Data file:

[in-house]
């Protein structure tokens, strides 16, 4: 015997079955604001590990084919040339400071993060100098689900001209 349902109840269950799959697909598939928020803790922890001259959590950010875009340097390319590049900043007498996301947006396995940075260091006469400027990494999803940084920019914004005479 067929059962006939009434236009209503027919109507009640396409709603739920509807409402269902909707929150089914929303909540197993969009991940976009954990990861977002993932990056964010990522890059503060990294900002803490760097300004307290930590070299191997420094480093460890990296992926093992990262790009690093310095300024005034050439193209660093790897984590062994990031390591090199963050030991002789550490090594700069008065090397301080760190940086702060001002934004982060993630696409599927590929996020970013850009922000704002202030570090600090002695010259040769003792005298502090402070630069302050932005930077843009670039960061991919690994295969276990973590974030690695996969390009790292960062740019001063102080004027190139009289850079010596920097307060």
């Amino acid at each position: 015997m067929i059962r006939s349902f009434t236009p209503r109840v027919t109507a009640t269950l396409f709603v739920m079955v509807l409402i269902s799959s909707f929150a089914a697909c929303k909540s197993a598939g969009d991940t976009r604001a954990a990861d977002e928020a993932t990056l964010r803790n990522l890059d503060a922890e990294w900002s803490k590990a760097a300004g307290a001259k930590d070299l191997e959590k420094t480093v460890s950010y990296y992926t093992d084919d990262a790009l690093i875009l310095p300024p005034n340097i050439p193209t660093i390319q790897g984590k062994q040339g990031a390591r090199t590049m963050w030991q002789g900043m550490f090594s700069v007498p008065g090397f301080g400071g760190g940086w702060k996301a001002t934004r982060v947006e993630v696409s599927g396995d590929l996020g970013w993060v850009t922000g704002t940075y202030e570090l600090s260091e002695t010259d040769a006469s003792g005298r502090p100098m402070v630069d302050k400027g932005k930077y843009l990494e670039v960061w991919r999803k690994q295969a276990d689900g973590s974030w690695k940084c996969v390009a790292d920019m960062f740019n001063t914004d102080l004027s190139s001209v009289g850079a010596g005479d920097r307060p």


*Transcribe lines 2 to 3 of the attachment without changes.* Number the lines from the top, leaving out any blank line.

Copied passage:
């Protein structure tokens, strides 16, 4: 015997079955604001590990084919040339400071993060100098689900001209 349902109840269950799959697909598939928020803790922890001259959590950010875009340097390319590049900043007498996301947006396995940075260091006469400027990494999803940084920019914004005479 067929059962006939009434236009209503027919109507009640396409709603739920509807409402269902909707929150089914929303909540197993969009991940976009954990990861977002993932990056964010990522890059503060990294900002803490760097300004307290930590070299191997420094480093460890990296992926093992990262790009690093310095300024005034050439193209660093790897984590062994990031390591090199963050030991002789550490090594700069008065090397301080760190940086702060001002934004982060993630696409599927590929996020970013850009922000704002202030570090600090002695010259040769003792005298502090402070630069302050932005930077843009670039960061991919690994295969276990973590974030690695996969390009790292960062740019001063102080004027190139009289850079010596920097307060």
């Amino acid at each position: 015997m067929i059962r006939s349902f009434t236009p209503r109840v027919t109507a009640t269950l396409f709603v739920m079955v509807l409402i269902s799959s909707f929150a089914a697909c929303k909540s197993a598939g969009d991940t976009r604001a954990a990861d977002e928020a993932t990056l964010r803790n990522l890059d503060a922890e990294w900002s803490k590990a760097a300004g307290a001259k930590d070299l191997e959590k420094t480093v460890s950010y990296y992926t093992d084919d990262a790009l690093i875009l310095p300024p005034n340097i050439p193209t660093i390319q790897g984590k062994q040339g990031a390591r090199t590049m963050w030991q002789g900043m550490f090594s700069v007498p008065g090397f301080g400071g760190g940086w702060k996301a001002t934004r982060v947006e993630v696409s599927g396995d590929l996020g970013w993060v850009t922000g704002t940075y202030e570090l600090s260091e002695t010259d040769a006469s003792g005298r502090p100098m402070v630069d302050k400027g932005k930077y843009l990494e670039v960061w991919r999803k690994q295969a276990d689900g973590s974030w690695k940084c996969v390009a790292d920019m960062f740019n001063t914004d102080l004027s190139s001209v009289g850079a010596g005479d920097r307060p």